Quantcast

Eating Fast Food Linked to Lower Test Scores

Food

Most of us probably knew that eating fast food every day isn't good for us, even before the 2004 release of the film Super Size Me, in which filmmaker Morgan Spurlock demonstrated by personal example that doing so has major health consequences. The prevalence of fast food—often high in calories, fats, sugar and salt and low in nutrients—has been blamed for the big increases in obesity in the U.S.

Too much fast food might be bad for the brain as well as the body.
Photo credit: Shutterstock

Now a study reveals that eating too much fast food might make you dumber as well as fatter. The Ohio State University assistant professor of human sciences Kelly Purtell, working with University of Texas associate professor of human ecology Elizabeth Gershoff, has released a study showing that increased frequency of fast food consumption by fifth graders led to lower test scores in reading, math and science in the eighth grade.

"There’s a lot of evidence that fast-food consumption is linked to childhood obesity, but the problems don’t end there," said Purtell. "Relying too much on fast food could hurt how well children do in the classroom."

The study of 11, 740 students looked at their test scores in fifth and eighth grade and questionnaires about their food consumption that they filled out in the fifth grade. Consumption ranged from the 29 percent who had no fast food the week prior to filling out the questionnaire to the 10 percent who had it every day and another 10 percent who ate it four-six times a week.

“Fast-food consumption was quite high in these students,” said Purtell.

But their test score gains were the opposite. Children who had fast food every day or four-six times a week had notably lower gains from fifth to eighth grade than children who did not eat any fast food. Children who had fast food just one-three times per week (more than half the children participating) showed lower gains in one subject, math. The study didn't explore why this is, but other studies have shown that diets high in fat and sugar impede learning and cognitive processes.

While Purtell cautioned that the study cannot conclusively prove that eating fast food is the reason students with higher consumption showed lower academic gains, the researchers controlled for a variety of other factors, including amount of exercise the children got, what else they ate, how much TV they watched and their family's socioeconomic status.

"We’re not saying that parents should never feed their children fast food, but these results suggest fast food consumption should be limited as much as possible," said Purtell.

YOU MIGHT ALSO LIKE

Teen Fights for a Fast Food-Free World

Add Sugar, Subtract Science: How the Food Industry Influences Policymaking

10 Additives You Don't Want in Your Food

EcoWatch Daily Newsletter

California Condor at soaring at the Grand Canyon. Pavliha / iStock / Getty Images

North America's largest bird passed an important milestone this spring when the 1,000th California condor chick hatched since recovery efforts began, NPR reported Sunday.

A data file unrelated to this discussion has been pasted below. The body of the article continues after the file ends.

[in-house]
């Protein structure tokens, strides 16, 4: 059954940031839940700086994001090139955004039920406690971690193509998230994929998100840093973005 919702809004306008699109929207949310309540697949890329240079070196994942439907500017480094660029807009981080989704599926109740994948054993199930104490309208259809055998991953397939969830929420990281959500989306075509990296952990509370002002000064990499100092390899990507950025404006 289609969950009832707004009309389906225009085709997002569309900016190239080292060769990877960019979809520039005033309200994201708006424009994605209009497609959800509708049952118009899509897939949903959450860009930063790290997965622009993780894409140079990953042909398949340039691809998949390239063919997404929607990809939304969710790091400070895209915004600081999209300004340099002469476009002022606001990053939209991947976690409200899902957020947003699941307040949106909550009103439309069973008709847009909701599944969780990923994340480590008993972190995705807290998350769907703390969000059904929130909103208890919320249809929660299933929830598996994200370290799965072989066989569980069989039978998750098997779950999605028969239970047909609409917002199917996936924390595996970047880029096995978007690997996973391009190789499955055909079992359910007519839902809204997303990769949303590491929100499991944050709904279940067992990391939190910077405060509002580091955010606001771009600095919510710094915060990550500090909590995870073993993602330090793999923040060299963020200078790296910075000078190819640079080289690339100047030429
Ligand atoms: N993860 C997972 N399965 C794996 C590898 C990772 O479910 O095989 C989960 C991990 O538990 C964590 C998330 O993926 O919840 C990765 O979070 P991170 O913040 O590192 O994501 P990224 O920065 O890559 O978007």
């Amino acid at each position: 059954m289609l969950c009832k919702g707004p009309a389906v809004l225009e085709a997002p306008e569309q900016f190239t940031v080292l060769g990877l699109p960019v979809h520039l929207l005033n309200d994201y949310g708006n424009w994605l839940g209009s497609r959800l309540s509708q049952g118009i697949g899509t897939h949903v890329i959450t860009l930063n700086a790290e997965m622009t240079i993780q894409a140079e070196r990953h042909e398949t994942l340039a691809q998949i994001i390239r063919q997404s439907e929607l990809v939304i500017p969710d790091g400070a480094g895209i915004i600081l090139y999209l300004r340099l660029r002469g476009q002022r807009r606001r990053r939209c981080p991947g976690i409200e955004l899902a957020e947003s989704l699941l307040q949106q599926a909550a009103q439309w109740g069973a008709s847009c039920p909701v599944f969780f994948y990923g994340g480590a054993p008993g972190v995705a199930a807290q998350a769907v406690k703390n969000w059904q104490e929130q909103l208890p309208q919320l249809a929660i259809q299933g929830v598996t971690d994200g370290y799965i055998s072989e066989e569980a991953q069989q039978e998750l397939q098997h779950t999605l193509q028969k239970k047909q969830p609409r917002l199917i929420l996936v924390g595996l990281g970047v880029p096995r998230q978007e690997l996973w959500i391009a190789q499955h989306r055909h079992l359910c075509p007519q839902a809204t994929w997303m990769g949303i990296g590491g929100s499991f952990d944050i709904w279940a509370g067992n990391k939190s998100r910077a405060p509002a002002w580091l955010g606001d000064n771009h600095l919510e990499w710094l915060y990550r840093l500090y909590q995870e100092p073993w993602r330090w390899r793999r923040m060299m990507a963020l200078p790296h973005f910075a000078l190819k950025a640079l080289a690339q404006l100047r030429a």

Read More Show Less
The Roloway monkey has been pushed closer to extinction. Sonja Wolters / WAPCA / IUCN

The statistics around threatened species are looking grim. A new report by the International Union for Conservation of Nature (IUCN) has added more than 9,000 new additions to its Red List of threatened species, pushing the total number of species on the list to more than 105,000 for the first time, according to the Guardian.

Read More Show Less
Sponsored
Golde Wallingford submitted this photo of "Pure Joy" to EcoWatch's first photo contest. Golde Wallingford

EcoWatch is pleased to announce our third photo contest!

Read More Show Less
BRENDAN SMIALOWSKI / AFP / Getty Images

The campaign to re-elect President Donald Trump has found a new way to troll liberals and sea turtles.

Read More Show Less
Night long exposure photograph of wildifires in Santa Clarita, California. FrozenShutter / E+ / Getty Images

By Kristy Dahl

Last week, UCS released Killer Heat, a report analyzing how the frequency of days with a dangerously hot heat index — the combination of temperature and humidity the National Weather Service calls the "feels like" temperature — will change in response to the global emissions choices we make in the coming decades.

Read More Show Less
Sponsored
A Zara store in Times Square, Causeway Bay, Hong Kong. Timahaowemi / CC BY-SA 3.0

Green is the new black at Zara.

The Spanish fast fashion behemoth has made a bold move to steer its industry to a more environmentally friendly future for textiles. Inditex, Zara's parent company, announced that all the polyester, cotton and linen it uses will be sustainably produced by 2025, as CNN reported.

Read More Show Less
Pexels

By Gavin Van De Walle, MS, RD

Whether you enjoy running recreationally, competitively, or as part of your overall wellness goals, it's a great way to improve your heart health.

Read More Show Less
Text from the plaque that will mark the site where Ok glacier once was. Rice University

By Andrea Germanos

A climate change victim in Iceland is set to be memorialized with a monument that underscores the urgent crisis.

Read More Show Less